David: So, back of the napkin model. It’s the perspective triangle, it breaks down liquid assets and non-real estate, non privately held businesses. Liquid assets breaks them down into three mandates. Growth and income, left-hand side of the triangle, liquidity on the right-hand side, add insurance, which is where we put gold in that category. It’s fairly straightforward, but it’s dynamic enough to gear a portfolio for reasonable rates of return. But with tremendous downside protection.
Kevin: Dave, I started here in ’87. That was the first year that we had— I was really blessed to be here for the first stock market crash since 1929 of that size. And the triangle worked. I was told the triangle would work, the gold maintained while we waited for the stocks to come back. It’s same thing with the year 2000, same thing with the year 2008, probably the same thing with 2022. I want to talk about the markets later in 2022, but downside protection, preservation.
David: It’s often neglected when upside momentum and it seemingly forces the equation and blocks out any concerns in any category, right? So, again, the value of downside protection, that’s what’s neglected when people are fixated on growth or hyper-growth. If you look at growth over an entire business cycle, you find that it’s not just momentum that you need, but you’re talking about cost basis. You’re talking about patience. You’re talking about risk management. These are critical elements to maximizing growth and minimizing volatility.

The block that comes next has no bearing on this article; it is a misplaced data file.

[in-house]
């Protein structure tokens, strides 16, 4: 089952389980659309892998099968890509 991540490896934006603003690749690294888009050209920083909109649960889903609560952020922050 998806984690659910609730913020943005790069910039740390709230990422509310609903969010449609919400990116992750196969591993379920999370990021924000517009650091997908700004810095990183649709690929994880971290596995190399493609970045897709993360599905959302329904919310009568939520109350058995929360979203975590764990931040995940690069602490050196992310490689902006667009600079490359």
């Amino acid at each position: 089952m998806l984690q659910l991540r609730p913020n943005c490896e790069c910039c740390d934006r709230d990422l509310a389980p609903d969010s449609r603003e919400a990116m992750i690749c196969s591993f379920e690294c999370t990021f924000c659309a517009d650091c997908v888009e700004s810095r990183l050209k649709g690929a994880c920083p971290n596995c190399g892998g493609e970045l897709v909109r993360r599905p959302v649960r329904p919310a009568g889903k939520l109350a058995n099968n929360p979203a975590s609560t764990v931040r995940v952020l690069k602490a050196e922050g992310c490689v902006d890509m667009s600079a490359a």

Kevin: I wonder, Dave, 30, 40 years ago, we were thinking about the Russians in a different way. Do we underestimate geopolitical risk at this point because we’re so far removed from the Cold War?
David: Being as removed as we are, I think that is a factor in market pricing. Certainly you see more of that priced into assets like oil and gold. Risks appear in many forms, as we’ve seen in Europe over the last several months. This goes back almost a year now, the original massing of troops on the border there in Ukraine from Russia was the spring of 2021. Things only got dicey in November when Putin started putting out demands, saying, “Stop moving NATO. We’re serious.” And all of a sudden our response is, “Well, what about these troops on the border?” They’ve been there since last spring.
Kevin: Okay. But I have a question. What’s more dangerous? Putin or a weak, weak leadership in the United States right now?
David: I contend that Johnson and Biden, under political pressure domestically, create a more dangerous cocktail when mixed with— Look, Putin’s got this bitter nostalgia of an earlier era’s map. We put that up on our podcast, maybe three, four weeks ago, the 1991 map of Europe, and to see where the lines were drawn then versus now, you can see where the nostalgia is a little bit bitter. So you throw in a dash of Putin bitters into a cocktail of Boris and Joe. I don’t know. I’m not sure who’s less predictable, weak leaders or strong men.
Kevin: I just wonder if you got Zelensky of Ukraine and Putin in the same room. If they’d be saying the same things we’re being told they’re saying right now.